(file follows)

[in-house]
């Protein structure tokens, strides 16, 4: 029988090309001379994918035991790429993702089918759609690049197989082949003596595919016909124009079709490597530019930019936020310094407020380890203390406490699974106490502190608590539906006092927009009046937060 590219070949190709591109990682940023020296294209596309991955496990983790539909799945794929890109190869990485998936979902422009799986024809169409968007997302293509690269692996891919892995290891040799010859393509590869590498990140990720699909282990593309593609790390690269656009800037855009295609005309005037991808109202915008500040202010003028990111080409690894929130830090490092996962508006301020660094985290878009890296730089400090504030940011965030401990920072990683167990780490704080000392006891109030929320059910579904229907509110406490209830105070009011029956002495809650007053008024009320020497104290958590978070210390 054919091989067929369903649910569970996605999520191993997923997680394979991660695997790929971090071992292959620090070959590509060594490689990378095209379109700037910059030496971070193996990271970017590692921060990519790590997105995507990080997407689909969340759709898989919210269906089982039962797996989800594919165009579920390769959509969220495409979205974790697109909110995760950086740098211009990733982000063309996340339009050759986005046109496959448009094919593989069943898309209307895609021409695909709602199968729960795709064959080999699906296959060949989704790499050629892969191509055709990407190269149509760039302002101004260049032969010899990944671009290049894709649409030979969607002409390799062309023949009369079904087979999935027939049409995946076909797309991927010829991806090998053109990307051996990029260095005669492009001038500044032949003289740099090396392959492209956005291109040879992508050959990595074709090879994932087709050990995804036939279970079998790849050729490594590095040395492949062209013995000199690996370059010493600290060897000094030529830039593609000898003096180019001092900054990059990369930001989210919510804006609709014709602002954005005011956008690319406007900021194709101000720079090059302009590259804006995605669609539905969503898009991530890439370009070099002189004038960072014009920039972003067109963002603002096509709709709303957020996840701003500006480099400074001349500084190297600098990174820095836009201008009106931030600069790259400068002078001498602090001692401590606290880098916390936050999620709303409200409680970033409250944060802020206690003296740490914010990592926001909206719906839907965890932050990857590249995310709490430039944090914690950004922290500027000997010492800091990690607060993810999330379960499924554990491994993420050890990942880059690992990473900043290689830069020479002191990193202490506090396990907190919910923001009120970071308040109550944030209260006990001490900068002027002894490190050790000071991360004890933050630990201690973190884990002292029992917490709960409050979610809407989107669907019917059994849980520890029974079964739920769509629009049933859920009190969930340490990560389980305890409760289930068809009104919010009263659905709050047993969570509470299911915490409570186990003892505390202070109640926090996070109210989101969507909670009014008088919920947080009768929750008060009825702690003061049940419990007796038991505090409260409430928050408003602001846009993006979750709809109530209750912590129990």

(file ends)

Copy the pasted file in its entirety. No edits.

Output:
[in-house]
């Protein structure tokens, strides 16, 4: 029988090309001379994918035991790429993702089918759609690049197989082949003596595919016909124009079709490597530019930019936020310094407020380890203390406490699974106490502190608590539906006092927009009046937060 590219070949190709591109990682940023020296294209596309991955496990983790539909799945794929890109190869990485998936979902422009799986024809169409968007997302293509690269692996891919892995290891040799010859393509590869590498990140990720699909282990593309593609790390690269656009800037855009295609005309005037991808109202915008500040202010003028990111080409690894929130830090490092996962508006301020660094985290878009890296730089400090504030940011965030401990920072990683167990780490704080000392006891109030929320059910579904229907509110406490209830105070009011029956002495809650007053008024009320020497104290958590978070210390 054919091989067929369903649910569970996605999520191993997923997680394979991660695997790929971090071992292959620090070959590509060594490689990378095209379109700037910059030496971070193996990271970017590692921060990519790590997105995507990080997407689909969340759709898989919210269906089982039962797996989800594919165009579920390769959509969220495409979205974790697109909110995760950086740098211009990733982000063309996340339009050759986005046109496959448009094919593989069943898309209307895609021409695909709602199968729960795709064959080999699906296959060949989704790499050629892969191509055709990407190269149509760039302002101004260049032969010899990944671009290049894709649409030979969607002409390799062309023949009369079904087979999935027939049409995946076909797309991927010829991806090998053109990307051996990029260095005669492009001038500044032949003289740099090396392959492209956005291109040879992508050959990595074709090879994932087709050990995804036939279970079998790849050729490594590095040395492949062209013995000199690996370059010493600290060897000094030529830039593609000898003096180019001092900054990059990369930001989210919510804006609709014709602002954005005011956008690319406007900021194709101000720079090059302009590259804006995605669609539905969503898009991530890439370009070099002189004038960072014009920039972003067109963002603002096509709709709303957020996840701003500006480099400074001349500084190297600098990174820095836009201008009106931030600069790259400068002078001498602090001692401590606290880098916390936050999620709303409200409680970033409250944060802020206690003296740490914010990592926001909206719906839907965890932050990857590249995310709490430039944090914690950004922290500027000997010492800091990690607060993810999330379960499924554990491994993420050890990942880059690992990473900043290689830069020479002191990193202490506090396990907190919910923001009120970071308040109550944030209260006990001490900068002027002894490190050790000071991360004890933050630990201690973190884990002292029992917490709960409050979610809407989107669907019917059994849980520890029974079964739920769509629009049933859920009190969930340490990560389980305890409760289930068809009104919010009263659905709050047993969570509470299911915490409570186990003892505390202070109640926090996070109210989101969507909670009014008088919920947080009768929750008060009825702690003061049940419990007796038991505090409260409430928050408003602001846009993006979750709809109530209750912590129990």